I cannot pass without comment the note of Prof. Thomson in your issue of April 1, although I dislike very much to engage in a prolonged controversy. I would gladly let Prof. Thomson have the last word, were it not that some of his statements render a reply from me necessary.
I did not mean to imply that, whatever work Prof. Thomson has done in alternating currents of very high frequency, he had done subsequent to his letter published in the Electrician. I thought it possible, and even probable, that he had made his experiments some time before, and my statement in regard to this was meant in this general way. It is more than probable that quite a number of experimenters have built such machines and observed effects similar to those described by Prof. Thomson. It is doubtful, however, whether, in the absence of any publication on this subject, the luminous phenomena described by me have been observed by others, the more so, as very few would be likely to go to the trouble I did, and I would myself not have done so had I not had beforehand the firm conviction, gained from the study of the works of the most advanced thinkers, that I would obtain the results sought for. Now, that I have indicated the direction, many will probably follow, and for this very purpose I have shown some of the results I have reached.
Prof. Thomson states decisively in regard to experiments with the incandescent lamp bulb and the filament mounted on a single wire, that he cannot agree with me at all that conduction through the glass has anything to do with the phenomenon observed. He mentions the well-known fact that an incandescent lamp acts as a Leyden jar and says that “if conduction through the glass were a possibility this action could not occur.” I think I may confidently assert that very few electricians will share this view. For the possibility of the condenser effect taking place it is only necessary that the rate at which the charges can equalize through the glass by conduction should be somewhat below the rate at which they are stored.
Prof. Thomson seems to think that conduction through the glass is an impossibility. Has he then never measured insulation resistance, and has he then not measured it by means of a conduction current? Does he think that there is such a thing as a perfect non-conductor among the bodies we are able to perceive? Does he not think that as regards conductivity there can be question only of degree? If glass were a perfect non-conductor, how could we account for the leakage of a glass condenser when subjected to steady differences of potential?
While not directly connected with the present controversy, I would here point out that there exists a popular error in regard to the properties of dielectric bodies. Many electricians frequently confound the theoretical dielectric of Maxwell with the dielectric bodies in use. They do not stop to think that the only perfect dielectric is ether, and that all other bodies, the existence of which is known to us, must be conductors, judging from their physical properties.
My statement that conduction is concerned to some, although perhaps negligible, extent in the experiment above described was, however, made not only on account of the fact that all bodies conduct more or less, but principally on account of the heating of the glass during the experiment. Prof. Thomson seems to overlook the fact that the insulating power of glass diminishes enormously with the increase in temperature, so much so, that melted glass is comparatively an excellent conductor. I have, moreover, stated in my first reply to Prof. Thomson in your issue of March 18, that the same experiment can be performed by means of an unvarying difference of potential. In this case it must be assumed that some such process as conduction through the glass takes place, and all the more as it is possible to show by experiment, that with a sufficiently high steady difference of potential, enough current can be passed through the glass of a condenser with mercury coating to light up a Geissler tube joined in series with the condenser. When the potential is alternating, the condenser action comes in and conduction becomes insignificant, and the more so, the greater the rate of alternation or change per unit of time. Nevertheless, in my opinion, conduction must always exist, especially if the glass is hot, though it may be negligible with very high frequencies.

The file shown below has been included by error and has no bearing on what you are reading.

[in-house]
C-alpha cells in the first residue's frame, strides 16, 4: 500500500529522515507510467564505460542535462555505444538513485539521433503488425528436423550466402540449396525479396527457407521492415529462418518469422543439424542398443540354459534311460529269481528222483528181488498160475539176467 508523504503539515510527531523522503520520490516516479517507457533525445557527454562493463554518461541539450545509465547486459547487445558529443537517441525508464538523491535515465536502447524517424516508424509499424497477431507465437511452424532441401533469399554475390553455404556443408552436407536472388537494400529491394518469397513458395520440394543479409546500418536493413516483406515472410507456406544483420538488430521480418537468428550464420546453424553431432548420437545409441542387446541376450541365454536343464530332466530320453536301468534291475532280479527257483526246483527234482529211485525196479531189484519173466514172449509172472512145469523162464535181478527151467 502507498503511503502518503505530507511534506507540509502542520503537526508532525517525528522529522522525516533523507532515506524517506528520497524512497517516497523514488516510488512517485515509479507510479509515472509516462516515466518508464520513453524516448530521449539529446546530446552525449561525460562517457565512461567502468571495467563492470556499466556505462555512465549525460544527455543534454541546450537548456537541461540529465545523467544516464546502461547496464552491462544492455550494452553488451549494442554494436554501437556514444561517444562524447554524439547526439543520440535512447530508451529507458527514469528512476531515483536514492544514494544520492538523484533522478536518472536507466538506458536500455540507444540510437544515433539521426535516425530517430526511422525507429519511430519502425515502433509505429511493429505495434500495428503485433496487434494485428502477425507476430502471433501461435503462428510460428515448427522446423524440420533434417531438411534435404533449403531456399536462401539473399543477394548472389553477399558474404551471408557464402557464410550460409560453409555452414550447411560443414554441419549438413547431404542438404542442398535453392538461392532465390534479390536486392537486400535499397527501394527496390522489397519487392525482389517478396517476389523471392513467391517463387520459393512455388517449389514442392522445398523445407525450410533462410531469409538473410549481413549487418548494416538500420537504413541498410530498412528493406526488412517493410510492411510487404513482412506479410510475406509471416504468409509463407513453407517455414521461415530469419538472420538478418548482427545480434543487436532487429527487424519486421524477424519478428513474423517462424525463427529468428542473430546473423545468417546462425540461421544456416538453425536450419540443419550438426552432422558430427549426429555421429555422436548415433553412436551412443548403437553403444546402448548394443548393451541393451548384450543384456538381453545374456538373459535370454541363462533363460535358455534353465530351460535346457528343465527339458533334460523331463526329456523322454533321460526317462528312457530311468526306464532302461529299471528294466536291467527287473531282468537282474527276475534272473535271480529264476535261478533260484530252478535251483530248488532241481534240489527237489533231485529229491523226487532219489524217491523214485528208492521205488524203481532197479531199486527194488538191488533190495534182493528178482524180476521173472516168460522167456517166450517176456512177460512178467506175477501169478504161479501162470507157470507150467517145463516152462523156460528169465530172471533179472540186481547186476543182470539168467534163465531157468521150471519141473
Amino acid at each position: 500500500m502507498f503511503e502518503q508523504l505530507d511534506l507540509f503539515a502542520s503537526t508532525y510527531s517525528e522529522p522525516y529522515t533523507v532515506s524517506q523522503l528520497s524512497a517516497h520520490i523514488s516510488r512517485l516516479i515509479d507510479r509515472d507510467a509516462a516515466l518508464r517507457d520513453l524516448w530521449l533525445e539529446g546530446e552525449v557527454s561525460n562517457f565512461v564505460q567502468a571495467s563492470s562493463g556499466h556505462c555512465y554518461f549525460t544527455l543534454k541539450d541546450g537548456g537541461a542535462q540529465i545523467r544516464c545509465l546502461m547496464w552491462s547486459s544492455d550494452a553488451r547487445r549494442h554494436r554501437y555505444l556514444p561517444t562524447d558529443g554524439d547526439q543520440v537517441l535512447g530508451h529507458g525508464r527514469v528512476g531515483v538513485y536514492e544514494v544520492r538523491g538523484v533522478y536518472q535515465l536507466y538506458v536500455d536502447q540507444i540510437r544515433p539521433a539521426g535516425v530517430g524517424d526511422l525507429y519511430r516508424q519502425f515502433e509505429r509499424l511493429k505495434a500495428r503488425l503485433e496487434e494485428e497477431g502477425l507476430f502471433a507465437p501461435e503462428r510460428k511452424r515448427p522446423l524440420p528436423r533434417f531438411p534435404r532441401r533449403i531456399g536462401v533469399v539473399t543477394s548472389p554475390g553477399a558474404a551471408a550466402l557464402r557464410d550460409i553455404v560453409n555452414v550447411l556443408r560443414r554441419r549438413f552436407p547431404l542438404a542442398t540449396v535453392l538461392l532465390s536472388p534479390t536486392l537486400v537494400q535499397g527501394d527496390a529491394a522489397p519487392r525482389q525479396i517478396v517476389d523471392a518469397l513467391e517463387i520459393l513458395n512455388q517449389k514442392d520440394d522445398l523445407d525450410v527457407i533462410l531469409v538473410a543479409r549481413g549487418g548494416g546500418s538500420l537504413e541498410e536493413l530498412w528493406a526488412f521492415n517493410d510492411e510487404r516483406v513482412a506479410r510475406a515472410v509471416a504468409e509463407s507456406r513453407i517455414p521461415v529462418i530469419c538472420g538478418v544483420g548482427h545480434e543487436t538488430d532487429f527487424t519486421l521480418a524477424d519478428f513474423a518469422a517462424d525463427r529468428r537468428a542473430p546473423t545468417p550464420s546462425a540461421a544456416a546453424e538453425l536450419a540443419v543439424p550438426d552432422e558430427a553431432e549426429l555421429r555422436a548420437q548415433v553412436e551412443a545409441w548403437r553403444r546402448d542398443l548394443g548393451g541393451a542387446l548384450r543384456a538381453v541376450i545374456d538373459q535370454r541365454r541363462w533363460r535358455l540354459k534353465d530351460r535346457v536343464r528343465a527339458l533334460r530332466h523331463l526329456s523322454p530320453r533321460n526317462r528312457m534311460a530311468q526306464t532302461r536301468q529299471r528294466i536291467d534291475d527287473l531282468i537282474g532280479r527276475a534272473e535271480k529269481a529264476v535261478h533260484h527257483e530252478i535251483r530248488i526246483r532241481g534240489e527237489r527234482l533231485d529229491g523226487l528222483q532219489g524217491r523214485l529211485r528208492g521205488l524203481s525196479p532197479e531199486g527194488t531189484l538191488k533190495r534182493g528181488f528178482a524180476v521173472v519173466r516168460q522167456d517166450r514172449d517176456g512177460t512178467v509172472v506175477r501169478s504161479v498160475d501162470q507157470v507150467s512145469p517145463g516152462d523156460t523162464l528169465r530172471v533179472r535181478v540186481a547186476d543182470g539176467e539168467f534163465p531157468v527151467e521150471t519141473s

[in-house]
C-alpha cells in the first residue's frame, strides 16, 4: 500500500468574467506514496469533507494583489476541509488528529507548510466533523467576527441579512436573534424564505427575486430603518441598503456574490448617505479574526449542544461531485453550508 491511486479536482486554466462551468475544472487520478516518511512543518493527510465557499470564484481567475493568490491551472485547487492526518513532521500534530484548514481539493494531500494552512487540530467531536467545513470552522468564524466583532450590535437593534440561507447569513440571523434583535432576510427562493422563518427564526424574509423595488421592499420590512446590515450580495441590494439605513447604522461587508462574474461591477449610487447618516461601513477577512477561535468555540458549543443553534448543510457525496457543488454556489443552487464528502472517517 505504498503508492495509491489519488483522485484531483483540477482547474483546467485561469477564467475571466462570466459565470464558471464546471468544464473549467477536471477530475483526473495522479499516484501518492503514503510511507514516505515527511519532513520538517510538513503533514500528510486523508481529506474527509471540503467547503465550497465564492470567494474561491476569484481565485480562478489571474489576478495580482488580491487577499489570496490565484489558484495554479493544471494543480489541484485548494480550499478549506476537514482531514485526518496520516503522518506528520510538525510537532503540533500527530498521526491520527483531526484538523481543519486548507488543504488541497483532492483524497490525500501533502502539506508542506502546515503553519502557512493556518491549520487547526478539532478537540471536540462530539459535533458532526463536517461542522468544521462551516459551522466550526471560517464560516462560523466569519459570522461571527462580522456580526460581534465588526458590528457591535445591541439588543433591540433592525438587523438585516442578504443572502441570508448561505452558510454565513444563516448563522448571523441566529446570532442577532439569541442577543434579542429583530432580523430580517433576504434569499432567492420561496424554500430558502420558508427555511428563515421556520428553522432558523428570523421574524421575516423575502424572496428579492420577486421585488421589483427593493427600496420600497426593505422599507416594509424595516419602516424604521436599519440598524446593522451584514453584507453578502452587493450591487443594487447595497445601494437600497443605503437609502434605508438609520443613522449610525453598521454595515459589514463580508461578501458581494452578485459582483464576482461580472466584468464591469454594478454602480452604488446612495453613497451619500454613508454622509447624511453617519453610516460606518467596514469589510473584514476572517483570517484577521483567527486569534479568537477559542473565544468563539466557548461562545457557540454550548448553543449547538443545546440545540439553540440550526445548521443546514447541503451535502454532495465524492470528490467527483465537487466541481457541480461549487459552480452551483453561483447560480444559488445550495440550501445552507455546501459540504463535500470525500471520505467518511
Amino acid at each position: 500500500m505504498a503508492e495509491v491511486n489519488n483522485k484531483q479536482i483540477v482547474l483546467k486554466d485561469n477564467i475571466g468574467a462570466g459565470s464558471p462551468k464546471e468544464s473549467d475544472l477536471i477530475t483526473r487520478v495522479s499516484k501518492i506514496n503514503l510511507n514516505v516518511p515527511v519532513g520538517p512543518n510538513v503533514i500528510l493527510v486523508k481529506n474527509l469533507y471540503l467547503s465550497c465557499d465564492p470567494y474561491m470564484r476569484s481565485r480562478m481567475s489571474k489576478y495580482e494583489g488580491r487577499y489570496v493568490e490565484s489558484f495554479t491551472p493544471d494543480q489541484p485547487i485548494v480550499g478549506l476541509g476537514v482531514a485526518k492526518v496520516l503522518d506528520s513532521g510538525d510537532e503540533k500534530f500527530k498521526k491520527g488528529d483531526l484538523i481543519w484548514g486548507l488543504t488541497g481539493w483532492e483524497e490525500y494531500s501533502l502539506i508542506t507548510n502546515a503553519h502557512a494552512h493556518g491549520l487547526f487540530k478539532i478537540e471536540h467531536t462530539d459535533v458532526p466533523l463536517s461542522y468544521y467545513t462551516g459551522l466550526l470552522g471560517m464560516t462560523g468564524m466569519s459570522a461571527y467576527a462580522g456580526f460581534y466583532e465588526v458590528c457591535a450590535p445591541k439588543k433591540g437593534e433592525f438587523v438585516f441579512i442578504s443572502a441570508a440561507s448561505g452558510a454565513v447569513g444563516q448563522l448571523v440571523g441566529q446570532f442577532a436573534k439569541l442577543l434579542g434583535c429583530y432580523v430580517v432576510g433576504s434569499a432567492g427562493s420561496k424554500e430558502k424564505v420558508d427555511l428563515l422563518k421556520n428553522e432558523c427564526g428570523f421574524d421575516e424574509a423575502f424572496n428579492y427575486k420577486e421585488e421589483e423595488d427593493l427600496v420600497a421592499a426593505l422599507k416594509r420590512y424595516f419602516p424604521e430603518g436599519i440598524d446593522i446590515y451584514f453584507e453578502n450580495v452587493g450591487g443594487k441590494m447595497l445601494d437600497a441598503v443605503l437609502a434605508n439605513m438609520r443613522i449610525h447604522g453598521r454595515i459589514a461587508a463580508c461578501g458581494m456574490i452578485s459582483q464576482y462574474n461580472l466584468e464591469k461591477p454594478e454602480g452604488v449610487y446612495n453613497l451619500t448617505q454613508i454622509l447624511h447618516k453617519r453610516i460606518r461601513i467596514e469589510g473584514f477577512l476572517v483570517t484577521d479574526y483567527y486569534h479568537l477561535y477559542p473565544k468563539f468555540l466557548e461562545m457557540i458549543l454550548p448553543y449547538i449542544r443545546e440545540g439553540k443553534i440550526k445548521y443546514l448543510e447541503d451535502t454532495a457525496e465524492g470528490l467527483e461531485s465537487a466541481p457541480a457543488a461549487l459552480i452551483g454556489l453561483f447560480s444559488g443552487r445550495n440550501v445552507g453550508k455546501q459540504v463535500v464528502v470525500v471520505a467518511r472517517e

Prof. Thomson states, further, that from his point of view I have misunderstood his statement about the limit of audition. He says that 10,000 to 20,000 alternations correspond to 5,000 to 10,000 complete waves of sound. In my first reply to Prof. Thomson’s remarks (in your issue of March 18,) I avoided pointing out directly that Prof. Thomson was mistaken, but now I see no way out of it. Prof. Thomson will pardon me if I call his attention to the fact he seems to disregard, namely, that 10,000 to 20,000 alternations of current in an arc — which was the subject under discussion — do not mean 5,000 to 10,000, but 10,000 to 20,000 complete waves of sound.
He says that I have adopted or suggested as the limit of audition 10,000 waves per second, but I have neither adopted nor suggested it. Prof. Thomson states that I have been working with 5,000 to 10,000 complete waves, while I have nowhere made any such statement. He says that this would be working below the limit of audition, and cites as an argument that at the Central High School, in Philadelphia, he has heard 20,000 waves per second; but he wholly overlooks a point on which I have dwelt at some length, namely, that the limit of audition of an arc is something entirely different from the limit of audition in general.